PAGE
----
Kansas City emergency rooms see heat-related visits double amid record high temperatures
As temperatures reach the triple digits across Kansas City, more people are going to hospital emergency rooms than in previous years. Doctors share the common symptoms people report and what can be done to avoid a similar outcome.
On days when the temperatures surpass 90 degrees, emergency departments usually see spikes in people coming in — but this summer, there have been double the number of patients reporting heat-related health issues.
Emergency room visits peaked in Jackson County with 11 on July 28 and 13 on August 19, the hottest days of each month, according to a report compiled by the county health department. And that number only scratches the surface across the metro. Johnson County Med-ACT reported nine calls for assistance Saturday from the Air Show in Gardner and an additional 14 unrelated to the event over the weekend.
This week, temperatures are creeping into the triple digits with real-feel temperatures even higher, and the heat wave is expected to stick around until the weekend.
“We're trying to encourage people to plan ahead,” said Joe Folsom of Johnson County Med-ACT. “If you know that you have to work outside — some people cant avoid that — make sure that you prepare.”
There have been 147 total heat-related emergency visits in Jackson County this summer, with an average patient age of 44 years. The number of patients going to the emergency department on especially hot days this year is double that of 2021 and 2022.
The Jackson County report said possible reasons for this include changes in behavior as residents return to pre-pandemic habits. Erratic weather and heavy AC use might also lead the body to struggle to acclimatize to the extreme heat.
Spending time outside can gradually increase heat tolerance, but doctors recommend exercising caution when temperatures are especially high.
“Heat exhaustion can happen fast with little warning,” said Steve Lammers, the preparedness manager for Jackson County Public Health. “Limiting time outdoors may be necessary until cooler weather this weekend.”
If people need to be outside, they should wear light-colored, loose-fitting clothing; limit strenuous activity and stay hydrated.
Warning signs of heat stroke or heat-related illness include nausea, headache, lightheadedness and fatigue, among others. If you or someone you know develops these symptoms, take immediate action to lower your body temperature and get hydrated.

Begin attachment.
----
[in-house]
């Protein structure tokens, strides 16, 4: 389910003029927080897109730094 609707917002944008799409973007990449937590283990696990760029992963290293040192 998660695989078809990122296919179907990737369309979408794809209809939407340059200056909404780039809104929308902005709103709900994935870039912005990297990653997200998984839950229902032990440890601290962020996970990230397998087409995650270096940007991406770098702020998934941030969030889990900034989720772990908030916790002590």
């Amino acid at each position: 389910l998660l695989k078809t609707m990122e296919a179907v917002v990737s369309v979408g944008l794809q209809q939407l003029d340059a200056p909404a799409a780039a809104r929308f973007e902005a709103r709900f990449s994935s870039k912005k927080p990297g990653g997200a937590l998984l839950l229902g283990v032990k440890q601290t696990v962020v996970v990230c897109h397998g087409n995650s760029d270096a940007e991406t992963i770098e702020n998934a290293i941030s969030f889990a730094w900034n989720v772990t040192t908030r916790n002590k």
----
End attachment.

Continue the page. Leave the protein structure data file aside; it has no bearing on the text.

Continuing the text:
Removing extra clothing; sitting in a cold tub of water or placing cold wet towels on your neck, forehead and under your arms all help lower body temperature. If the condition gets worse or does not improve, seek immediate medical assistance.
For residents without easy access to air conditioning, several places across the metro are keeping doors open so people can cool down for free.
Libraries, public transportation and several community centers are operating as cooling centers across the Kansas City area. Here are some of the places open to the public during the heat advisory:
Kansas City, Missouri
Community center locations (open during normal business hours):
- Brush Creek Community Center, 3801 Emanuel Cleaver II Blvd.
- Garrison Community Center, 1124 E. 5th St.
- Gregg/Klice Community Center, 1124 E 5th Street
- Hillcrest Community Center, 10401 Hillcrest Road
- Kansas City North Community Center, 3920 N.E. Antioch Road
- Line Creek Community Center, 5940 N.W. Waukomis Drive
- Marlborough Community Center, 8200 The Paseo Blvd.
- Southeast Community Center, 4201 E. 63rd St.
- Tony Aguirre Community Center, 2050 W. Pennway St.
- Westport Roanoke Community Center, 3601 Roanoke Road
In addition to community centers, many of the city’s swimming pools and spray grounds are open:
- Blue Valley Park Sprayground, East 23rd Street and Topping Avenue
- Central Park Sprayground, Linwood Boulevard and Bales Avenue
- Douglas Park Sprayground, 2632 Jarboe Street
- Gillham Sprayground, East 41st Street and Gillham Avenue
- Harmony Park Sprayground, East 10th Street and Agnes Avenue
- Loose Park Sprayground, West 52nd Terrace and Summit Street
- Lykins Square Playground, East 8th Street and Jackson Avenue
- Parade Park Sprayground, East 17th Terrace and The Paseo Boulevard
- Spring Valley Park Sprayground, East 28th Street and Spring Valley Park Road
- Sunnyside Park Sprayground, 8255 Summit Street
Some pools in the metro have closed early this week to avoid the excessive heat, though, so check before you go.
Beating the heat can be as easy as getting on a Kansas City Area Transportation Authority bus or the Kansas City streetcar to cool down while taking a ride somewhere else or even back to the same spot. The streetcar and buses are free to ride.
Independence has offered Roger T. Sermon Community Center, 201 N. Dodgion Ave., as a cooling center on Aug. 23 and 24.
There are also spraygrounds and splash pads located at 24 Highway and North Delaware and 24th and Hardy.
Clay County, Missouri
- The Salvation Army, Northland Location, 5306 N. Oak Trafficway, Kansas City
- North Kansas City YMCA, 1999 Iron Street, North Kansas City
- Salvation Army, 108 W Broadway Street, Excelsior Springs
- Liberty Community Center, 1600 S Withers Road, Liberty
Johnson County, Kansas
All of 14 locations in the Johnson County Library system are offering their buildings as cooling centers. A list of branches and operating hours is available here.
There are also three splash pads available:
- Thompson Park, 8045 Santa Fe Dr.
- Roe Park, 10400 Roe Ave.
- Sapling Grove Park, 8210 Grant St.
Wyandotte County, Kansas
Wyandotte County is offering a variety of community centers, pools and splash parks as cooling centers.